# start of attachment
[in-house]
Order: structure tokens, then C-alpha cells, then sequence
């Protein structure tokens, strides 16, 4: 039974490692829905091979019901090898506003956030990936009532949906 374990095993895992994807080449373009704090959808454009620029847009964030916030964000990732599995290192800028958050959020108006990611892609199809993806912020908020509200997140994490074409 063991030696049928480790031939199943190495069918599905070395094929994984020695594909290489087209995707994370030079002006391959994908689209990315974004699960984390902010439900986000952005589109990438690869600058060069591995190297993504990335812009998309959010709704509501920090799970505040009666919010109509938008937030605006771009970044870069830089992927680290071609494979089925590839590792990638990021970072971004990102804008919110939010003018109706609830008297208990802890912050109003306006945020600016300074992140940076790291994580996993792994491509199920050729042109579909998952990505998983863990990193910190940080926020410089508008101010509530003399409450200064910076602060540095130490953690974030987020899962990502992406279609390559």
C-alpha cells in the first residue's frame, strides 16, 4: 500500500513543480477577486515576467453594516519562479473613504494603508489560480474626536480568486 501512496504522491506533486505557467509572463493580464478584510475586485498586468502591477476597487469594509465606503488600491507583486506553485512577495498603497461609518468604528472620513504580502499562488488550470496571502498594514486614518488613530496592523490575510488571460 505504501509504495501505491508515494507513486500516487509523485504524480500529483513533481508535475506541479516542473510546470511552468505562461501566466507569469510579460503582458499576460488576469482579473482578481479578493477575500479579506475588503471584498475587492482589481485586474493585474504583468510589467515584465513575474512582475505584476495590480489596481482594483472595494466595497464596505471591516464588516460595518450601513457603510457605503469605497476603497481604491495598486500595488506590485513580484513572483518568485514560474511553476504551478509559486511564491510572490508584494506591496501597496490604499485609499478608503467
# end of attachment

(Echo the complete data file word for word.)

[in-house]
Order: structure tokens, then C-alpha cells, then sequence
């Protein structure tokens, strides 16, 4: 039974490692829905091979019901090898506003956030990936009532949906 374990095993895992994807080449373009704090959808454009620029847009964030916030964000990732599995290192800028958050959020108006990611892609199809993806912020908020509200997140994490074409 063991030696049928480790031939199943190495069918599905070395094929994984020695594909290489087209995707994370030079002006391959994908689209990315974004699960984390902010439900986000952005589109990438690869600058060069591995190297993504990335812009998309959010709704509501920090799970505040009666919010109509938008937030605006771009970044870069830089992927680290071609494979089925590839590792990638990021970072971004990102804008919110939010003018109706609830008297208990802890912050109003306006945020600016300074992140940076790291994580996993792994491509199920050729042109579909998952990505998983863990990193910190940080926020410089508008101010509530003399409450200064910076602060540095130490953690974030987020899962990502992406279609390559």
C-alpha cells in the first residue's frame, strides 16, 4: 500500500513543480477577486515576467453594516519562479473613504494603508489560480474626536480568486 501512496504522491506533486505557467509572463493580464478584510475586485498586468502591477476597487469594509465606503488600491507583486506553485512577495498603497461609518468604528472620513504580502499562488488550470496571502498594514486614518488613530496592523490575510488571460 505504501509504495501505491508515494507513486500516487509523485504524480500529483513533481508535475506541479516542473510546470511552468505562461501566466507569469510579460503582458499576460488576469482579473482578481479578493477575500479579506475588503471584498475587492482589481485586474493585474504583468510589467515584465513575474512582475505584476495590480489596481482594483472595494466595497464596505471591516464588516460595518450601513457603510457605503469605497476603497481604491495598486500595488506590485513580484513572483518568485514560474511553476504551478509559486511564491510572490508584494506591496501597496490604499485609499478608503467